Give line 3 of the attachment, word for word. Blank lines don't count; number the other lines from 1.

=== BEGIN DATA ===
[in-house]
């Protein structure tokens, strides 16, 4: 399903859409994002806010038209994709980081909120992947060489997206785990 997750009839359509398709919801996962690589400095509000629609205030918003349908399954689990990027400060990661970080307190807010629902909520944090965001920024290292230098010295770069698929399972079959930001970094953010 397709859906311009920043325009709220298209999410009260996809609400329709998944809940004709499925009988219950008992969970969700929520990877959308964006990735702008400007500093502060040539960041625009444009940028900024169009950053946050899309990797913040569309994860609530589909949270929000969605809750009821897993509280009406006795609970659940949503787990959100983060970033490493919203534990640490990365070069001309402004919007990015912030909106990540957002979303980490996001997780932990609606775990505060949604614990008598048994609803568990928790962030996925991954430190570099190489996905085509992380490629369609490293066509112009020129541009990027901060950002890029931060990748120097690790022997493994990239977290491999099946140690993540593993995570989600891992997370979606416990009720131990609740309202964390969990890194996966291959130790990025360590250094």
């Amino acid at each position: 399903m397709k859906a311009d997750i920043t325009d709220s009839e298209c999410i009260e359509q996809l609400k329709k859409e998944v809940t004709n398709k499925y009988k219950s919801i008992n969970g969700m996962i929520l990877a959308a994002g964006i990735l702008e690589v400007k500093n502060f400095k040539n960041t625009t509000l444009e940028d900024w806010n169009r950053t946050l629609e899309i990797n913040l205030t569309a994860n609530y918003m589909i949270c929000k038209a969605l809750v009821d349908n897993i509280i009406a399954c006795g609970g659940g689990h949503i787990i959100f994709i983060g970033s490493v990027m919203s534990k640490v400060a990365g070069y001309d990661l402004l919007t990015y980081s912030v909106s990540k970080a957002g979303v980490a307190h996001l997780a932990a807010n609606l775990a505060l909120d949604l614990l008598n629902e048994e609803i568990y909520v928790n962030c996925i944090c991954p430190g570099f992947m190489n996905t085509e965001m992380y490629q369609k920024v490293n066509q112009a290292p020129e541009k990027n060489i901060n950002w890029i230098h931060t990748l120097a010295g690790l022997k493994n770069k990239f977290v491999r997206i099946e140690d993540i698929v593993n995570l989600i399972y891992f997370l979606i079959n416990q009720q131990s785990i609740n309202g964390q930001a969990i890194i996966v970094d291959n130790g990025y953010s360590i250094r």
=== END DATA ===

């Amino acid at each position: 399903m397709k859906a311009d997750i920043t325009d709220s009839e298209c999410i009260e359509q996809l609400k329709k859409e998944v809940t004709n398709k499925y009988k219950s919801i008992n969970g969700m996962i929520l990877a959308a994002g964006i990735l702008e690589v400007k500093n502060f400095k040539n960041t625009t509000l444009e940028d900024w806010n169009r950053t946050l629609e899309i990797n913040l205030t569309a994860n609530y918003m589909i949270c929000k038209a969605l809750v009821d349908n897993i509280i009406a399954c006795g609970g659940g689990h949503i787990i959100f994709i983060g970033s490493v990027m919203s534990k640490v400060a990365g070069y001309d990661l402004l919007t990015y980081s912030v909106s990540k970080a957002g979303v980490a307190h996001l997780a932990a807010n609606l775990a505060l909120d949604l614990l008598n629902e048994e609803i568990y909520v928790n962030c996925i944090c991954p430190g570099f992947m190489n996905t085509e965001m992380y490629q369609k920024v490293n066509q112009a290292p020129e541009k990027n060489i901060n950002w890029i230098h931060t990748l120097a010295g690790l022997k493994n770069k990239f977290v491999r997206i099946e140690d993540i698929v593993n995570l989600i399972y891992f997370l979606i079959n416990q009720q131990s785990i609740n309202g964390q930001a969990i890194i996966v970094d291959n130790g990025y953010s360590i250094r």